Johan Elster – Bystronic comments that "evacuation and sorting processes have become more reliable in recent years, opening up the possibility of processing a very wide variety of parts, from single parts to small, medium and large batches." 
    He adds: “For example, to limit stresses during the unloading process, simply cutting out the skeleton can be very useful.”
     

    Christophe Berquet – Prima-power also insists “on the importance of cutting the skeleton to make it easier to grip the parts.” 

    Loïc Vicaud – Trumpf adds that “the issues are not the same for thick and thin parts. Automation is more complex for thin parts”.

    Christophe Berquet – Prima-power further explains that "parts can also be unloaded by the sorting robot during the cutting cycle. The part is then sucked up by the vacuum gripper before being cut, making the process much more reliable as the part remains held.”

    Serges Bourdier – Salvagnini considers that "to make the process reliable, the raw material must be protected from anything that could cause a collision or burr during the cutting process. Simultaneous charging of the tables with cut parts and new sheets to be produced means that the tables have to pass over each other. However, if the table with freshly cut parts passes over the table with the raw material, there is a high risk of slugs or slags falling onto the sheet to be cut.”

    Johan Elster – Bystronic concludes that "the reliability of laser cutting automation is based on a global approach: the structure of the cutting table, the control systems, vacuum or rubber magnet gripping modules, etc.".

    According to Loïc Vicaud – Trumpf, “software is also an essential part of automation, in order to secure the positioning of the parts according to the unloading system and to reduce the stress of the skeleton on the parts as much as possible.”


    Flexibility of the Sorting System and Gripping of Parts
    The variety of parts and materials, as well as the launch volumes (small, medium or large batches) are of course essential when determining the requirements in terms of flexibility.

    Salvagnini's Cartesian spell system
    Copyright Salvagnini

    For example, a manufacturer cutting its own parts in medium or large batches won’t have the same requirements as a subcontractor cutting individual parts that are always different. For the latter, the gripping of parts is essential in order to be able to pick up a large variety of parts with the same equipment.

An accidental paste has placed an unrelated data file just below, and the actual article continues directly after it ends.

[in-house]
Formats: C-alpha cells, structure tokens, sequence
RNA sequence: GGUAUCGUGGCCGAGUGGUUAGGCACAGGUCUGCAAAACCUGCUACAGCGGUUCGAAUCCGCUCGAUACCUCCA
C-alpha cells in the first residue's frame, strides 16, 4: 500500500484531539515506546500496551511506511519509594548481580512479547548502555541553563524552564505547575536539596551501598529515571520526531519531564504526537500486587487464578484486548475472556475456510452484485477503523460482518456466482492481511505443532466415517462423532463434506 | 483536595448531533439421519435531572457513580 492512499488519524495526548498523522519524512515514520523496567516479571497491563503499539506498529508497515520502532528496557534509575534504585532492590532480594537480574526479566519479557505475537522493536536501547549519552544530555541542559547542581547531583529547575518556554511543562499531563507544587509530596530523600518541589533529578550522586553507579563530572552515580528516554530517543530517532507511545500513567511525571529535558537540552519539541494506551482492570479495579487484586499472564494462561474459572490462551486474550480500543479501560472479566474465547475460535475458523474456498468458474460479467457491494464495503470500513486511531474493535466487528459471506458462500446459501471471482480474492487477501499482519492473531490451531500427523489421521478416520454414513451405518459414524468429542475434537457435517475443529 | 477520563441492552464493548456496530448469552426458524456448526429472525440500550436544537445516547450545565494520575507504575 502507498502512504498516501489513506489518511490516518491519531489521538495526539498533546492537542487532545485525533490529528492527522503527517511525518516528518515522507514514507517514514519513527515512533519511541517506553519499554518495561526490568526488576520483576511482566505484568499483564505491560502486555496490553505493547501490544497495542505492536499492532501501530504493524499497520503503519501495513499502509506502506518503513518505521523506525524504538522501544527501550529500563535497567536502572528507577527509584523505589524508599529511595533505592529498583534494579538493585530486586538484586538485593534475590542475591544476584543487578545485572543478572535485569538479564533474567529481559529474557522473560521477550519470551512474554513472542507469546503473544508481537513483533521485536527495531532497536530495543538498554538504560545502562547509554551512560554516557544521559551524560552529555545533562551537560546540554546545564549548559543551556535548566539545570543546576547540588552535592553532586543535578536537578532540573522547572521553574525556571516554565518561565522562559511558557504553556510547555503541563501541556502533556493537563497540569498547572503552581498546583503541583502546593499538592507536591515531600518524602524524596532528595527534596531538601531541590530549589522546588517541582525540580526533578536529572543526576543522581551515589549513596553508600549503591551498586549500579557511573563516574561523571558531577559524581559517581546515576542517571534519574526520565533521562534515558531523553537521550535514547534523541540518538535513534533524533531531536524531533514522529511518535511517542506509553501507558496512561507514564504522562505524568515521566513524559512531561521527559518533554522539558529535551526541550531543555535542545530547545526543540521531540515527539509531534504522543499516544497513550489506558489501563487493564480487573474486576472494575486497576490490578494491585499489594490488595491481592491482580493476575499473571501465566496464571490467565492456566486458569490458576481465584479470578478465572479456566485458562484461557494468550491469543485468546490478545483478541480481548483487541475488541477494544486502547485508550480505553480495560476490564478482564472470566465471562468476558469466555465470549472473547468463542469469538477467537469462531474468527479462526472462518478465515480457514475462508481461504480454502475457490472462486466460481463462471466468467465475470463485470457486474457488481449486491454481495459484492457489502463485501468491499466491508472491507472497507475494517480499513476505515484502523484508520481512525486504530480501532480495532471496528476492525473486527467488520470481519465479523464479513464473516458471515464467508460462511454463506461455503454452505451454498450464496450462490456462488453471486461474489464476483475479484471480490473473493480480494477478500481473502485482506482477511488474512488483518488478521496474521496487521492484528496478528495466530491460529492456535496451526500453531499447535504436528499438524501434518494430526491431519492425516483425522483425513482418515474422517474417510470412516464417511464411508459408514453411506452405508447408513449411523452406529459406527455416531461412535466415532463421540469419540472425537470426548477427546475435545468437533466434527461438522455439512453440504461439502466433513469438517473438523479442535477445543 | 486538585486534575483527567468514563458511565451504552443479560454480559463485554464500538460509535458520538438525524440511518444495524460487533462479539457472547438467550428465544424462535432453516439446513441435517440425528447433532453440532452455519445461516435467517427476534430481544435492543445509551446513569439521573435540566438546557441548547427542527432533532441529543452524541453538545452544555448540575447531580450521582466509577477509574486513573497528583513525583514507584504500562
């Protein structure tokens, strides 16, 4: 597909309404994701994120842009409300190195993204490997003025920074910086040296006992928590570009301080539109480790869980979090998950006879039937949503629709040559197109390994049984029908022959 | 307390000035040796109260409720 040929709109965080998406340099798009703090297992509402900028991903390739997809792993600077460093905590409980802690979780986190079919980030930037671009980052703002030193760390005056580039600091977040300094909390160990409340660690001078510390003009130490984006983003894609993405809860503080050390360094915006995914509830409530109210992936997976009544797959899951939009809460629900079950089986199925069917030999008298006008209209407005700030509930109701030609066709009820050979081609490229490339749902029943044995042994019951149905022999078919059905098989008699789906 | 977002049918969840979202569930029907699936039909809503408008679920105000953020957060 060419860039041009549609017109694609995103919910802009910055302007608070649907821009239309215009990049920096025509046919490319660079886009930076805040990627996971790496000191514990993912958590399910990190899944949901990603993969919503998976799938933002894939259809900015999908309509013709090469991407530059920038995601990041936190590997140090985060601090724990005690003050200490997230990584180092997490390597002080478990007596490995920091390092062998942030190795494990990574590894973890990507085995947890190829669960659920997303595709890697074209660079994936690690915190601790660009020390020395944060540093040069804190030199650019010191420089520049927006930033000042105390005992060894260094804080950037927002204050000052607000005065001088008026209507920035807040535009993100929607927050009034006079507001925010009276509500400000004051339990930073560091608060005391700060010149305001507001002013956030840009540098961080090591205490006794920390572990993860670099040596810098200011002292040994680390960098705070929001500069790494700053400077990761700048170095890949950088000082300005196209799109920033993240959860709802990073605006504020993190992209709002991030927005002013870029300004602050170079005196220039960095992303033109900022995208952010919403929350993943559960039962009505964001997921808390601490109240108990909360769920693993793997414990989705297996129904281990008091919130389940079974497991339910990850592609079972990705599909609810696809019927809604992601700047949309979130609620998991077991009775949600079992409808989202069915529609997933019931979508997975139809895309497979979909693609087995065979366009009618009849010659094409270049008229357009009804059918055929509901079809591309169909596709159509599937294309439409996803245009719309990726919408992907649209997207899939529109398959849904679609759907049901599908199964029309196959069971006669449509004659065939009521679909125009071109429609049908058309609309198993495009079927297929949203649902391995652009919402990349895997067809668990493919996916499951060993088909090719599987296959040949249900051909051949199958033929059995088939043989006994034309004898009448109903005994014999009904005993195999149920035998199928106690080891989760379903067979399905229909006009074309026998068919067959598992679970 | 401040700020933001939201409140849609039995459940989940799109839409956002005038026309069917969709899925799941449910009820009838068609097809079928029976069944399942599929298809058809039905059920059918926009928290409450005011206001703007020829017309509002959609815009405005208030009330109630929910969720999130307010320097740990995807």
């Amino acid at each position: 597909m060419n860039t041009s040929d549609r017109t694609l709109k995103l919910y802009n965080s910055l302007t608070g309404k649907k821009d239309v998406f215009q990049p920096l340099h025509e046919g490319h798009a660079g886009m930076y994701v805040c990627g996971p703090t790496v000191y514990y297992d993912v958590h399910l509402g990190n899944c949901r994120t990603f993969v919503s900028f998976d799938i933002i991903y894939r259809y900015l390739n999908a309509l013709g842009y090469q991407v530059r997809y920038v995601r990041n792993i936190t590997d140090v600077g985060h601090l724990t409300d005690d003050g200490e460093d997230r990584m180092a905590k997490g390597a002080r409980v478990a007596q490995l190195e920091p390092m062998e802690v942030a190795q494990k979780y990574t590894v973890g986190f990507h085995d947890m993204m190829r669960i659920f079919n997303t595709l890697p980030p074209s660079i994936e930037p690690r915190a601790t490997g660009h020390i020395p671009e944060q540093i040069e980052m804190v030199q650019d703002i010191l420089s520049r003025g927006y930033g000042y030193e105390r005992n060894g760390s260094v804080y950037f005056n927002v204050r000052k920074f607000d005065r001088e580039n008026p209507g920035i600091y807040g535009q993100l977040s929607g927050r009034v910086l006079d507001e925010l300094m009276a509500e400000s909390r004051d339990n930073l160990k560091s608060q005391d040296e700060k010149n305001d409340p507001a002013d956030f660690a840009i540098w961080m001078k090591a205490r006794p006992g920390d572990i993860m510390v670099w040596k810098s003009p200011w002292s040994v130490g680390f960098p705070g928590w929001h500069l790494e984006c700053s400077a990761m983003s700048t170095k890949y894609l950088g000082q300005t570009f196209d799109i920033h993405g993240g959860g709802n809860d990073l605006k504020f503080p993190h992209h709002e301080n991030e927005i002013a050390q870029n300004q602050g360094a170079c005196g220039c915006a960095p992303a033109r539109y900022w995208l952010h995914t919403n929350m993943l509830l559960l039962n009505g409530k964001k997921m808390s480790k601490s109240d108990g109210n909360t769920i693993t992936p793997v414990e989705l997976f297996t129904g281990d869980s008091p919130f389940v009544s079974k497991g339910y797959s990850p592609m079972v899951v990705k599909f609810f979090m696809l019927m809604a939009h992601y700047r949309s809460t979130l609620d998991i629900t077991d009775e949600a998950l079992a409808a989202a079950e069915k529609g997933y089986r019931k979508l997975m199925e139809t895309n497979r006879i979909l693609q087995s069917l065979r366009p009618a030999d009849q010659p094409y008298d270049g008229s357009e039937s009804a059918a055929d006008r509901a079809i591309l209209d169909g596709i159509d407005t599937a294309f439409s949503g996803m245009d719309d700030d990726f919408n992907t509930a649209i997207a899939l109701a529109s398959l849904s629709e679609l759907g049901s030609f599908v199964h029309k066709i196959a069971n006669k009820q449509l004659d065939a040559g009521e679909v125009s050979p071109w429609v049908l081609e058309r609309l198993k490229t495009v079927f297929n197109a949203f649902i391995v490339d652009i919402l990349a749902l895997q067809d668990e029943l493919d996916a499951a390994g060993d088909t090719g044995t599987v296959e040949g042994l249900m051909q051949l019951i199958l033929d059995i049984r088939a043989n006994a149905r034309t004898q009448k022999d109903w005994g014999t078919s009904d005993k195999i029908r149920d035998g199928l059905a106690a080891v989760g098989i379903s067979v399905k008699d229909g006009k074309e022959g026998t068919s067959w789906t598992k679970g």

Hugues Cousseau – Bystronic calls for “sorting robots that have several gripping module configurations (vacuum and rubber magnets) that are automatically interchangeable, making it possible to adapt to and sort all types of parts, without an operator intervening.”
    Johan Elster – Bystronic also adds that “flexibility is improved when unloading and sorting parts with several arms that can move on both axes at the same time, in an independent and simultaneous manner”.

    Loïc Vicaud – Trumpf explains that “flexibility is achieved through, for example, rotating vacuum systems, flexibility in pallet placement, etc.".
     

  • C- Laser Cutting Productivity and Automated Loading and Unloading

     

    Vitesse découpe laser
    Copyright Prima Power

    Christophe Berquet – Prima-power begins by saying that "unloading solutions (comb, sorting, etc.) must adapt to the ever-increasing speed of laser cutting to avoid compromising productivity. The reliability of automation is a prerequisite but should never come at the expense of this productivity objective.”


    Serges Bourdier – Salvagnini adds that “the solution to gain in productivity with automation is to have as many autonomous features as possible so as to manage them independently in concurrent operation time. For example, the vacuum loader and comb are often added to the same installation. However, by separating the loading function and the unloading/comb function, operations can be carried out independently in concurrent operation time.”

    There are lots of tools available to support the operator, particularly when sorting the sheet manually after unloading the completed sheet. As such, screens above the unloading table show the parts with a colour code to differentiate them, as well as instructions for unloading. Validation of the production phase can also be carried out (parts produced or scrapped), with a direct link to the company’s information systems (ERP, GPAO, etc.). These tools facilitate to operator’s work and increases productivity.
     

  • In Conclusion: A Global Factory Overview!

    The automation of laser machines is increasingly part of a ‘Smart Factory’ approach, i.e., a factory that is automated, connected and agile.

    As such, Johan Elster – Bystronic emphasises that “companies should have an overall vision, from the client order to the delivery of the finished product. Manufacturers are no longer just buying a machine, but a solution that enables to optimise the complete production process with real time monitoring of their equipment and analytics data.”


    Loïc Vicaud – Trumpf agrees and adds that, “manufacturers need to look to the future and imagine a connected factory for an integrated management of production processes.”